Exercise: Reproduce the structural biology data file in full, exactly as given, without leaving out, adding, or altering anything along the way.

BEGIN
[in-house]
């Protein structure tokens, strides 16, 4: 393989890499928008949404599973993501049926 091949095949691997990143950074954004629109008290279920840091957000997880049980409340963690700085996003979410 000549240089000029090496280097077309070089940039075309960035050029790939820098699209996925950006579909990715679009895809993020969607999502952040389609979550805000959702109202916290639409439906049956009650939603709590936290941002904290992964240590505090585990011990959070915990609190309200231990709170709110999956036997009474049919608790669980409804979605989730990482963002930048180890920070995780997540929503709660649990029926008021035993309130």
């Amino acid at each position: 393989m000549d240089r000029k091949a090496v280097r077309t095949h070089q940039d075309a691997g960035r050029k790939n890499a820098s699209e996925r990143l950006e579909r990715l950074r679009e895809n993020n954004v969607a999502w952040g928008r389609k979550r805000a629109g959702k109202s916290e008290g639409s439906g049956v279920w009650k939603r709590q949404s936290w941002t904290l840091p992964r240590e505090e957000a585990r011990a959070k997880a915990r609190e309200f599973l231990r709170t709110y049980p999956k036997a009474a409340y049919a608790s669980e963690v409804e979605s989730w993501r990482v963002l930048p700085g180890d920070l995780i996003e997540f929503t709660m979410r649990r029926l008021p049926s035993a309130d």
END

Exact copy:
[in-house]
């Protein structure tokens, strides 16, 4: 393989890499928008949404599973993501049926 091949095949691997990143950074954004629109008290279920840091957000997880049980409340963690700085996003979410 000549240089000029090496280097077309070089940039075309960035050029790939820098699209996925950006579909990715679009895809993020969607999502952040389609979550805000959702109202916290639409439906049956009650939603709590936290941002904290992964240590505090585990011990959070915990609190309200231990709170709110999956036997009474049919608790669980409804979605989730990482963002930048180890920070995780997540929503709660649990029926008021035993309130």
């Amino acid at each position: 393989m000549d240089r000029k091949a090496v280097r077309t095949h070089q940039d075309a691997g960035r050029k790939n890499a820098s699209e996925r990143l950006e579909r990715l950074r679009e895809n993020n954004v969607a999502w952040g928008r389609k979550r805000a629109g959702k109202s916290e008290g639409s439906g049956v279920w009650k939603r709590q949404s936290w941002t904290l840091p992964r240590e505090e957000a585990r011990a959070k997880a915990r609190e309200f599973l231990r709170t709110y049980p999956k036997a009474a409340y049919a608790s669980e963690v409804e979605s989730w993501r990482v963002l930048p700085g180890d920070l995780i996003e997540f929503t709660m979410r649990r029926l008021p049926s035993a309130d």